These are just a few of the topics your course should cover. Take the time to take inventory and make sure your educational resources have all the basics covered.
How to Keep it Current
Once you’ve determined what your course covers, how do you keep it relevant? Our industry changes quickly and often – do your educational resources keep up? Even if your course is only a year or two old, homebuying has changed drastically during that time. Be mindful of:
New or Increasingly Popular Terms: Some of the terms you frequently use will change over time. For example, something like seller concessions may not have been very important to cover when you created your homebuyer resources, but, in a buyer’s market, will come up more and more. Be mindful of new terms you’re using or ones you’ve had to dust off recently.
Popular Products: Which products are you seeing more of? For example, adjustable-rate mortgages (ARMs) and buydowns have gained popularity as interest rates have risen. Three years ago, you may not have felt a need to cover these products, but, as borrowers seek lower interest rates, they need a full understanding of what an ARM entails to choose the best product for their situation.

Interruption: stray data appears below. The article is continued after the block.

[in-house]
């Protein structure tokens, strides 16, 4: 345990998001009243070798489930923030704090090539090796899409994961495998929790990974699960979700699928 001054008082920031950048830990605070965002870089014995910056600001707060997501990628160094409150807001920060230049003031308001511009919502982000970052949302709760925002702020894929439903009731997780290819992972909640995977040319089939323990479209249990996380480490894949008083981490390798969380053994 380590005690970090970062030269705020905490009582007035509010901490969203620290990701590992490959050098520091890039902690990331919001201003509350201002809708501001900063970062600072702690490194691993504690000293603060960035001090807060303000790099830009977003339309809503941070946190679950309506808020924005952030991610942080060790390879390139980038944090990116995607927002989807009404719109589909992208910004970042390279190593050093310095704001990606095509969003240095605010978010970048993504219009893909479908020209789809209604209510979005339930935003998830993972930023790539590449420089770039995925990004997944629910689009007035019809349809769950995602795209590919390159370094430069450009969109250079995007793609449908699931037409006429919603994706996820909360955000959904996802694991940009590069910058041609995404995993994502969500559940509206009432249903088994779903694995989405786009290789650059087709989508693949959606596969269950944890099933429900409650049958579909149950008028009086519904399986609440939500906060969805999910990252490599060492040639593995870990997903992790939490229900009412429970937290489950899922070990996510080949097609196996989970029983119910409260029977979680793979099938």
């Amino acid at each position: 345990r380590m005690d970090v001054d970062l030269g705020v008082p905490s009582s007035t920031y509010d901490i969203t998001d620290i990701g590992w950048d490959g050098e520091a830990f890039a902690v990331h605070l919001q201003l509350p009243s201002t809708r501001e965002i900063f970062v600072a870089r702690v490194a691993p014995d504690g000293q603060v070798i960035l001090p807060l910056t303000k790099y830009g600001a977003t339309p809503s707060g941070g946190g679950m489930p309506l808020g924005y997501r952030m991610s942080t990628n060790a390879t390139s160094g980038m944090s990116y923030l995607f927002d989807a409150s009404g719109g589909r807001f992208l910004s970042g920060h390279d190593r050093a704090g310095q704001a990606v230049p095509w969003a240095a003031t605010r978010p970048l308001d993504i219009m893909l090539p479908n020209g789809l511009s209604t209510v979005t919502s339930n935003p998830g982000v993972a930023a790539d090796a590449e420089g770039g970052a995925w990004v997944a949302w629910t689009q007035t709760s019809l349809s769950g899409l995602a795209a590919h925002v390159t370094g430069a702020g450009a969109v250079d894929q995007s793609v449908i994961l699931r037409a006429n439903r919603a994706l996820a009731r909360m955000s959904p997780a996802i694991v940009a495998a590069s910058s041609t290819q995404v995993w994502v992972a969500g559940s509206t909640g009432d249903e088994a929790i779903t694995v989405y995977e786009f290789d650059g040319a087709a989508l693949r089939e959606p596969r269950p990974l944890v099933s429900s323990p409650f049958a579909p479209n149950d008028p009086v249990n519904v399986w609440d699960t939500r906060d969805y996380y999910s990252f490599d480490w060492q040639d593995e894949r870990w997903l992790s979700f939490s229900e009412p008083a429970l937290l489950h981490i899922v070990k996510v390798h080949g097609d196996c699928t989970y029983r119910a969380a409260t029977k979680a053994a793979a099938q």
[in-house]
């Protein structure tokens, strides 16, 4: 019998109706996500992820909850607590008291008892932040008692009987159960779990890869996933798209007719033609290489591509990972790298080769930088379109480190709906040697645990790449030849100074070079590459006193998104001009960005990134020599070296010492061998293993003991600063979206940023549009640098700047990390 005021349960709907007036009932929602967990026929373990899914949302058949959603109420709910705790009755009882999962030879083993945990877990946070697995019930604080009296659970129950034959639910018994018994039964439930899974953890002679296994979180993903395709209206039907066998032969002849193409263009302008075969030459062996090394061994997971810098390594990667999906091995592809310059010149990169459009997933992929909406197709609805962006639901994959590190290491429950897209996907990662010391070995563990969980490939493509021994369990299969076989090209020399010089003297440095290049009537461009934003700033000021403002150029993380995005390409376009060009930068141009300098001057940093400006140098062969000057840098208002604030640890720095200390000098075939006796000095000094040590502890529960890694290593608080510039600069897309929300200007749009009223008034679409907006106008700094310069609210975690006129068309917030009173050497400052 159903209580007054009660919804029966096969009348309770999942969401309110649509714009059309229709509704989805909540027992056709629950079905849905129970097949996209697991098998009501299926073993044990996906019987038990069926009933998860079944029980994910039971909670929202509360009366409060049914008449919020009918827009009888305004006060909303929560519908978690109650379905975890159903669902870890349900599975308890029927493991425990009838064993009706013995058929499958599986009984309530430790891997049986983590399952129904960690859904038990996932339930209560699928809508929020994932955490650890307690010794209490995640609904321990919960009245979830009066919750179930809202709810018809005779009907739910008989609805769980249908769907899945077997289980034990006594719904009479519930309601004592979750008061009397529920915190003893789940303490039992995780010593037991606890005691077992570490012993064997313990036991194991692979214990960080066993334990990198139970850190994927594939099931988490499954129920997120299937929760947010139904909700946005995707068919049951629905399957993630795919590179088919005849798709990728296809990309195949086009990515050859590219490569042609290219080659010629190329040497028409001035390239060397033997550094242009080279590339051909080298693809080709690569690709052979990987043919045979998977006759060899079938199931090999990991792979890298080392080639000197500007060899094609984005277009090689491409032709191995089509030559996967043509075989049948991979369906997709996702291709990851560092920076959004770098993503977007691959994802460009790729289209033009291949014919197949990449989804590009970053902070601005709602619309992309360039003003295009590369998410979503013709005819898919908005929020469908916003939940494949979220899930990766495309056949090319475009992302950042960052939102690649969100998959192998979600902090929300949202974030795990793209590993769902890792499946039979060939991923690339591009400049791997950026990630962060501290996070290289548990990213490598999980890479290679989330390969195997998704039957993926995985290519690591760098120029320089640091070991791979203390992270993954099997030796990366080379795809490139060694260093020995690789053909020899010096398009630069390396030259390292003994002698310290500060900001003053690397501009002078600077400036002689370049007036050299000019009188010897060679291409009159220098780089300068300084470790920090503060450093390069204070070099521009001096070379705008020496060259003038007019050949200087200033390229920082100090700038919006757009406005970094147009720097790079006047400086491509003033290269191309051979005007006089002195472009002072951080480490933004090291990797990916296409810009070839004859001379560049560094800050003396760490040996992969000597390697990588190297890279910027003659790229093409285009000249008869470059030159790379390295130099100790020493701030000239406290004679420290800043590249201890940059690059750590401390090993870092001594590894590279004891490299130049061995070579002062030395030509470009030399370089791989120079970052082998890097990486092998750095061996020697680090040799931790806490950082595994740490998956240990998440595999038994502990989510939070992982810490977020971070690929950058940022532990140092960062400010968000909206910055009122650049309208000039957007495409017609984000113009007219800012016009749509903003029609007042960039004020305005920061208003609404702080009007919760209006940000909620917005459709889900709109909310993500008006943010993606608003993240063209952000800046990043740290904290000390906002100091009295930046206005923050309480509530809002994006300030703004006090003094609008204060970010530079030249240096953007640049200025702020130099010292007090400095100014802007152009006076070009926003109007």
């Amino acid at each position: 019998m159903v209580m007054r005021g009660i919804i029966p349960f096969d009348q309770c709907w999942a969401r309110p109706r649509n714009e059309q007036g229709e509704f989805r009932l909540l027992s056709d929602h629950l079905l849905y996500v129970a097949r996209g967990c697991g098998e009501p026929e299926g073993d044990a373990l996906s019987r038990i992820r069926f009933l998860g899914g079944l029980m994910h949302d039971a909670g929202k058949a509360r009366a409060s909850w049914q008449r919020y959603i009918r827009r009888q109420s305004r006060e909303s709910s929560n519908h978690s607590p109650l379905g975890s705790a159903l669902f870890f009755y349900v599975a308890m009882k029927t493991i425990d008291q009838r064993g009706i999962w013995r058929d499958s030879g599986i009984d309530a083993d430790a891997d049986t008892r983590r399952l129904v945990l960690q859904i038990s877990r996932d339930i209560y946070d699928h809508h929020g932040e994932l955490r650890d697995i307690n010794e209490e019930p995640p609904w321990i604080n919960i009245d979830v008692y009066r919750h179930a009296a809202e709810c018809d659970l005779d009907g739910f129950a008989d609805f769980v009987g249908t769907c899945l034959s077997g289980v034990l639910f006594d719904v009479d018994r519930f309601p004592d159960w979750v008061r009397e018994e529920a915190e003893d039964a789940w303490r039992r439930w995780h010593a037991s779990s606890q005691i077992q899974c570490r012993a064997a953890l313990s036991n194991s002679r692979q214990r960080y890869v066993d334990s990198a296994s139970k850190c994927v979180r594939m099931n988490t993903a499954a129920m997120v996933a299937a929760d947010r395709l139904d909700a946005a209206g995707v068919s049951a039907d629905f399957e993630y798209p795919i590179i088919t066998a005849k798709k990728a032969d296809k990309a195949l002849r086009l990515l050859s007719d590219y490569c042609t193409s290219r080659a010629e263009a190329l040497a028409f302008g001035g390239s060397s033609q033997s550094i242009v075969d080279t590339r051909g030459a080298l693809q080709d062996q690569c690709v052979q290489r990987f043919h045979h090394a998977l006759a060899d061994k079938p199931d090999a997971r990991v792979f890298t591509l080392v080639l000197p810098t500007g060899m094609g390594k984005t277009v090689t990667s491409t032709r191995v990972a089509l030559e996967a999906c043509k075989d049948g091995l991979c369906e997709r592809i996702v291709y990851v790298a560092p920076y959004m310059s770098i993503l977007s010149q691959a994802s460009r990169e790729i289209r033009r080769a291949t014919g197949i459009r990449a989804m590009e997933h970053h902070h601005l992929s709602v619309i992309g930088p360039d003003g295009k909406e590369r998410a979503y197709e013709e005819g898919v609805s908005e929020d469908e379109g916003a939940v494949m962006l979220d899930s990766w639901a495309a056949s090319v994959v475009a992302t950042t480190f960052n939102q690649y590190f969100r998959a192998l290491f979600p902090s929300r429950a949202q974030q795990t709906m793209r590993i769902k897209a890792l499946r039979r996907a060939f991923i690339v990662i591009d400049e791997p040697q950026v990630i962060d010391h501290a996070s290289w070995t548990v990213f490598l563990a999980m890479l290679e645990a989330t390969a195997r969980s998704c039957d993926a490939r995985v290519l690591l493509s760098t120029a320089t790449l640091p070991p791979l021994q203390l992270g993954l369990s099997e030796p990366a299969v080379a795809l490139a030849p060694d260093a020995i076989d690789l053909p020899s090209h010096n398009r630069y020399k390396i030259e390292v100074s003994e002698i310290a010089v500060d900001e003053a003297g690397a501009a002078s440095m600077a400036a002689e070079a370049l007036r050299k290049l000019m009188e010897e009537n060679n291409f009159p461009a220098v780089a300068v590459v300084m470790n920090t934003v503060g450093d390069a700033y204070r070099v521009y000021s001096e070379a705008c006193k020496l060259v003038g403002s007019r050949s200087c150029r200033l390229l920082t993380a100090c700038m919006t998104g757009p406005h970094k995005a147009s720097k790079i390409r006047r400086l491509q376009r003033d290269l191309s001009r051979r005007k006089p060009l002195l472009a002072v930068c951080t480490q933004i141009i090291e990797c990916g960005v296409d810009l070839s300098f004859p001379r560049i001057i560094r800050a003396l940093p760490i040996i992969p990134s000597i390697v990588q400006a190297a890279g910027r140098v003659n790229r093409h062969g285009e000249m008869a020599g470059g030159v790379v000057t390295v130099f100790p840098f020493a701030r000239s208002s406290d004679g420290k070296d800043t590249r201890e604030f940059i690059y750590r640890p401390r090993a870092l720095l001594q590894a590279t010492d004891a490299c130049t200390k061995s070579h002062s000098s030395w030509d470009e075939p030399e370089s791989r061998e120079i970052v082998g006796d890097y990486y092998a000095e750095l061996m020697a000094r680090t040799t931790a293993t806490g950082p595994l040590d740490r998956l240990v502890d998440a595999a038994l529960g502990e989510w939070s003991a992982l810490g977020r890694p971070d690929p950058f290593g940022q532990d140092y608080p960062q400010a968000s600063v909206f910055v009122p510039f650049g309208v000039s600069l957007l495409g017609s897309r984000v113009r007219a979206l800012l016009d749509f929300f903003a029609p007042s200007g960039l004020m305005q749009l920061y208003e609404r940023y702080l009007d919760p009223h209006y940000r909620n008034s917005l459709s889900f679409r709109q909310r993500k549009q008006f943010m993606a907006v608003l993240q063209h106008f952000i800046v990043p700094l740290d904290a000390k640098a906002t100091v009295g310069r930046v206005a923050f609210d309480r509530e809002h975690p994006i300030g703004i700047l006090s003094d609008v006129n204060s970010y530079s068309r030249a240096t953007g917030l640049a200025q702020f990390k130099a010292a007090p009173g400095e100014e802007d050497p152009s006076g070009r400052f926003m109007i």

Tips for Success in the Current Market: Strategies for success in the homebuying process also can change with the market. Make sure your course explains how the process can be affected by whether it is currently a seller’s market or a buyer’s market.
You should be able to adjust your resources based on these factors so that your material stays fresh and is relevant and helpful to your borrowers. It’s not necessary to reinvent the wheel every time – small tweaks can go a long way in showing you are in touch with what the market is doing and what your borrower’s needs are.
How to Be Accessible
Even the greatest resources are ultimately ineffective if they are not reaching the right people. Your homebuyer education may be for existing customers and is a way for you to stay top of mind with them and demonstrate your expertise on industry trends, but it could also be a tool to help prospective homebuyers understand what they need to do to get ready to buy a home.